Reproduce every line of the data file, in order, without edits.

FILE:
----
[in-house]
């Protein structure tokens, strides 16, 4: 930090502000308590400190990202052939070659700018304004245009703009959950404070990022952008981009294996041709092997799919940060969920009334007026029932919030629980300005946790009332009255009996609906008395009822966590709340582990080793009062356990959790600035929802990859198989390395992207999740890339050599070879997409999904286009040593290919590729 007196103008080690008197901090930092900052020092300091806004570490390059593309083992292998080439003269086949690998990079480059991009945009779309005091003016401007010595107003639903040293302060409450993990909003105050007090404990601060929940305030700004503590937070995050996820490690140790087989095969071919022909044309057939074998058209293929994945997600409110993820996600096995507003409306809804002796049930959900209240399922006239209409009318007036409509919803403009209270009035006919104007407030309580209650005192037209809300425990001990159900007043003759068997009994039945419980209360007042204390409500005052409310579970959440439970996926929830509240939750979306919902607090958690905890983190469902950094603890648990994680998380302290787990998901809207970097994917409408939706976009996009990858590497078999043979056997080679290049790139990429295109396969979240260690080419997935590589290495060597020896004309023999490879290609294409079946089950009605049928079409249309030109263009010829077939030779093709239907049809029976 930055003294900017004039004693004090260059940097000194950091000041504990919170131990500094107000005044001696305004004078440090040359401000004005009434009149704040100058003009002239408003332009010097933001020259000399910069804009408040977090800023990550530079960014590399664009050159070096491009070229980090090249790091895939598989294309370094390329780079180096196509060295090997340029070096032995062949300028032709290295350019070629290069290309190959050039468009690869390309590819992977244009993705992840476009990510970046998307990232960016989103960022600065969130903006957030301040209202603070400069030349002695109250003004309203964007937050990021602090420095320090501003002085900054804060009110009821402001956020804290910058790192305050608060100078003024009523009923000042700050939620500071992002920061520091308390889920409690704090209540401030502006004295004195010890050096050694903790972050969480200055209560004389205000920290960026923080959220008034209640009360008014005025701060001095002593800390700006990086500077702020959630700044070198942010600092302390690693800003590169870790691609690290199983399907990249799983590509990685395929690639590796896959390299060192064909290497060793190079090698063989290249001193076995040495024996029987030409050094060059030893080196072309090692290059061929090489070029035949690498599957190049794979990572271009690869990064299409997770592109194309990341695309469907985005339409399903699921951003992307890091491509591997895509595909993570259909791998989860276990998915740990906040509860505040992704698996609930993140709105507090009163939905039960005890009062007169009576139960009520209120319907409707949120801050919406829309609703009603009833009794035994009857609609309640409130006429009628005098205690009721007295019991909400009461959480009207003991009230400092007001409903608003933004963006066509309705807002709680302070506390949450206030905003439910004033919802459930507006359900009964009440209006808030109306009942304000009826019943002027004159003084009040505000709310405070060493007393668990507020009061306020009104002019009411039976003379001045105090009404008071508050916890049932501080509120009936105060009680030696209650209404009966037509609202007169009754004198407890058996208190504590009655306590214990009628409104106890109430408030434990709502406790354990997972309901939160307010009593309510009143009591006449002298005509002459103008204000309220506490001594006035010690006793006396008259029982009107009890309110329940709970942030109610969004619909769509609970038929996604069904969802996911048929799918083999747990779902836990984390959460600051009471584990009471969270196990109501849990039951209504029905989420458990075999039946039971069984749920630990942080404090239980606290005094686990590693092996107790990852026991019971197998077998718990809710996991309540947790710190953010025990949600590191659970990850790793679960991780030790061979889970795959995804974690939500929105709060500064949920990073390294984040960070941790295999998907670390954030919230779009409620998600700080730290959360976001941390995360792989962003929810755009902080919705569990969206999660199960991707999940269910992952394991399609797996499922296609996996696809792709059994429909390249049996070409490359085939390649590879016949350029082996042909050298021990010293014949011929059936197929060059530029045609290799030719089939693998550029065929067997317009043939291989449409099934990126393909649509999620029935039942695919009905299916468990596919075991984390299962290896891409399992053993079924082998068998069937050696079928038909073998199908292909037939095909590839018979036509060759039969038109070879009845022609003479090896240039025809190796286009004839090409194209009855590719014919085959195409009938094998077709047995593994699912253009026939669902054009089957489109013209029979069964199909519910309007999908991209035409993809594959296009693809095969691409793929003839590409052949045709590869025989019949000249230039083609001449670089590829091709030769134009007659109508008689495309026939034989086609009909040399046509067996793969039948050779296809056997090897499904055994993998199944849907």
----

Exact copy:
[in-house]
């Protein structure tokens, strides 16, 4: 930090502000308590400190990202052939070659700018304004245009703009959950404070990022952008981009294996041709092997799919940060969920009334007026029932919030629980300005946790009332009255009996609906008395009822966590709340582990080793009062356990959790600035929802990859198989390395992207999740890339050599070879997409999904286009040593290919590729 007196103008080690008197901090930092900052020092300091806004570490390059593309083992292998080439003269086949690998990079480059991009945009779309005091003016401007010595107003639903040293302060409450993990909003105050007090404990601060929940305030700004503590937070995050996820490690140790087989095969071919022909044309057939074998058209293929994945997600409110993820996600096995507003409306809804002796049930959900209240399922006239209409009318007036409509919803403009209270009035006919104007407030309580209650005192037209809300425990001990159900007043003759068997009994039945419980209360007042204390409500005052409310579970959440439970996926929830509240939750979306919902607090958690905890983190469902950094603890648990994680998380302290787990998901809207970097994917409408939706976009996009990858590497078999043979056997080679290049790139990429295109396969979240260690080419997935590589290495060597020896004309023999490879290609294409079946089950009605049928079409249309030109263009010829077939030779093709239907049809029976 930055003294900017004039004693004090260059940097000194950091000041504990919170131990500094107000005044001696305004004078440090040359401000004005009434009149704040100058003009002239408003332009010097933001020259000399910069804009408040977090800023990550530079960014590399664009050159070096491009070229980090090249790091895939598989294309370094390329780079180096196509060295090997340029070096032995062949300028032709290295350019070629290069290309190959050039468009690869390309590819992977244009993705992840476009990510970046998307990232960016989103960022600065969130903006957030301040209202603070400069030349002695109250003004309203964007937050990021602090420095320090501003002085900054804060009110009821402001956020804290910058790192305050608060100078003024009523009923000042700050939620500071992002920061520091308390889920409690704090209540401030502006004295004195010890050096050694903790972050969480200055209560004389205000920290960026923080959220008034209640009360008014005025701060001095002593800390700006990086500077702020959630700044070198942010600092302390690693800003590169870790691609690290199983399907990249799983590509990685395929690639590796896959390299060192064909290497060793190079090698063989290249001193076995040495024996029987030409050094060059030893080196072309090692290059061929090489070029035949690498599957190049794979990572271009690869990064299409997770592109194309990341695309469907985005339409399903699921951003992307890091491509591997895509595909993570259909791998989860276990998915740990906040509860505040992704698996609930993140709105507090009163939905039960005890009062007169009576139960009520209120319907409707949120801050919406829309609703009603009833009794035994009857609609309640409130006429009628005098205690009721007295019991909400009461959480009207003991009230400092007001409903608003933004963006066509309705807002709680302070506390949450206030905003439910004033919802459930507006359900009964009440209006808030109306009942304000009826019943002027004159003084009040505000709310405070060493007393668990507020009061306020009104002019009411039976003379001045105090009404008071508050916890049932501080509120009936105060009680030696209650209404009966037509609202007169009754004198407890058996208190504590009655306590214990009628409104106890109430408030434990709502406790354990997972309901939160307010009593309510009143009591006449002298005509002459103008204000309220506490001594006035010690006793006396008259029982009107009890309110329940709970942030109610969004619909769509609970038929996604069904969802996911048929799918083999747990779902836990984390959460600051009471584990009471969270196990109501849990039951209504029905989420458990075999039946039971069984749920630990942080404090239980606290005094686990590693092996107790990852026991019971197998077998718990809710996991309540947790710190953010025990949600590191659970990850790793679960991780030790061979889970795959995804974690939500929105709060500064949920990073390294984040960070941790295999998907670390954030919230779009409620998600700080730290959360976001941390995360792989962003929810755009902080919705569990969206999660199960991707999940269910992952394991399609797996499922296609996996696809792709059994429909390249049996070409490359085939390649590879016949350029082996042909050298021990010293014949011929059936197929060059530029045609290799030719089939693998550029065929067997317009043939291989449409099934990126393909649509999620029935039942695919009905299916468990596919075991984390299962290896891409399992053993079924082998068998069937050696079928038909073998199908292909037939095909590839018979036509060759039969038109070879009845022609003479090896240039025809190796286009004839090409194209009855590719014919085959195409009938094998077709047995593994699912253009026939669902054009089957489109013209029979069964199909519910309007999908991209035409993809594959296009693809095969691409793929003839590409052949045709590869025989019949000249230039083609001449670089590829091709030769134009007659109508008689495309026939034989086609009909040399046509067996793969039948050779296809056997090897499904055994993998199944849907």